Iced Oatmeal Raisin Cookies and a Lesson in Cookie Texture

The oatmeal raisin cookie I use is no secret. I got it from the inside of the lid of my cardboard Quaker oats container. I’ve had this container for what seems like years and I just keep refilling it with organic rolled oats from the bulk bins. Perhaps I hang onto it for sentimental value–in first grade when we were learning about Thanksgiving we made tomtoms out of oatmeal containers and I thought that was so great.

For the record, this is not the same oatmeal container I used in first grade, though I’d be willing to bet the recipe printed inside hasn’t changed.

Iced Oatmeal Raisin Cookies (adapted from the Quaker Oats lid with Alton Brown‘s help; icing from Smitten Kitchen)
Yum Factor (out of 10): Alex 8, Jessalyn 7

(makes 24)

1. Preheat oven to 350F.

Wet Ingredients:
– 1 stick unsalted butter at room temperature
– 1/2 cup brown sugar
– 1/4 cup white sugar
– 1 egg
– 1 teaspoon vanilla extract
2. Cream together butter and sugars until light and fluffy.

3. Add egg and vanilla and mix to fully incorporate.

Dry Ingredients:
– 1/2 cup bread flour
– 1/4 cup all-purpose flour
– generous 1 teaspoon cinnamon
– scant 1/2 teaspoon baking soda
4. Sift dry ingredients together, whisking to combine. Add dry ingredients to wet ingredients in two additions, mixing until combined.

The good stuff:
1 1/2 cups rolled oats

– 1/2 cup raisins
5. Fold into the batter. Use a mini ice-cream scoop to place on parchment-lined baking sheet.

6. Bake for 11-12 minutes. Remove baking sheet and allow cookies to rest on the sheet for 1 minute before removing to a cooling rack.

The icing:
There’s no rule that says oatmeal raisin cookies have to be iced. Eat ’em plain for all I care. But if you are looking for a little extra snazz, try this.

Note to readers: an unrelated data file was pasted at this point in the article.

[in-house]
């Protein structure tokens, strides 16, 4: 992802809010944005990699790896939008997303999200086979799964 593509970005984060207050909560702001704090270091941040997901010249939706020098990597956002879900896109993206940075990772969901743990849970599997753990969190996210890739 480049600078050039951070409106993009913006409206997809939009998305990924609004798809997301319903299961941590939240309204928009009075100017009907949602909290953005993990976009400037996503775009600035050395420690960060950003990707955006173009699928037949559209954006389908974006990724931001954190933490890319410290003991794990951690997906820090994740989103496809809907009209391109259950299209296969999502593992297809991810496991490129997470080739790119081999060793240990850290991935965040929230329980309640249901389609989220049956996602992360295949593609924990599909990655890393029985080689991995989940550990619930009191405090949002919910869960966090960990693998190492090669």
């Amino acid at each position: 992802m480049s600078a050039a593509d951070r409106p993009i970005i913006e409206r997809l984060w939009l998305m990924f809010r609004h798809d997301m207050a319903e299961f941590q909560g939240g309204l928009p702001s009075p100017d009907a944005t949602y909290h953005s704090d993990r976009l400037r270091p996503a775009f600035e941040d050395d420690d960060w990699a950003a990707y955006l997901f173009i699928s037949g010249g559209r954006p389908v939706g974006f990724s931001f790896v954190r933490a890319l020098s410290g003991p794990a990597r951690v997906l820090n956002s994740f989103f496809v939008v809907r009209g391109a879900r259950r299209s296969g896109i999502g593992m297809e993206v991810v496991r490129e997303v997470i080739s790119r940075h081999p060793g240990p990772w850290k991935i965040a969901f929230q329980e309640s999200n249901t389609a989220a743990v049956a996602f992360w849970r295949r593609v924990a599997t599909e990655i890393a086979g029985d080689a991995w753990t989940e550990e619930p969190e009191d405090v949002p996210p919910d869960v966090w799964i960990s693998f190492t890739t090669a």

– generous 1 cup powdered sugar
– 2 tablespoons milk (plus a tiny splash more if needed)
– 3/4 teaspoon cinnamon
7. Whisk to combine and get out the sugar lumps. Texture will be pretty thick. Pour into a small ziploc bag and cut a tiny piece of one bottom corner off. Pipe the icing in a zigzag fashion over the cookies.

Now, the question is, how do you prefer your oatmeal cookies: soft and chewy or crisp and crunchy? This recipe was for soft and chewy, and according to Alton Brown, there are several modifications you can make to make this cookie’s (or any cookie’s) texture come out the way you prefer. Simply take your recipe and make any of the following adjustments:

For softer, chewier cookies:
– higher ratio of brown sugar to white sugar
– less baking soda
– shorter bake time
– addition of milk in place of an egg white

For thinner, crispier cookies:
– higher ratio of white sugar to brown sugar
– more baking soda
– slightly longer bake time

Granted, baking is a bit more scientific than just throwing a dash of this or a dash of that into a saucepot, but these modifications are tame enough that you should experience success if you would like to change your cookie’s texture. Class dismissed!

So, how do you like your cookies? Chewy or crunchy? Iced or plain? Does it depend on the variety of the cookie? Tell me more! Leave a comment.

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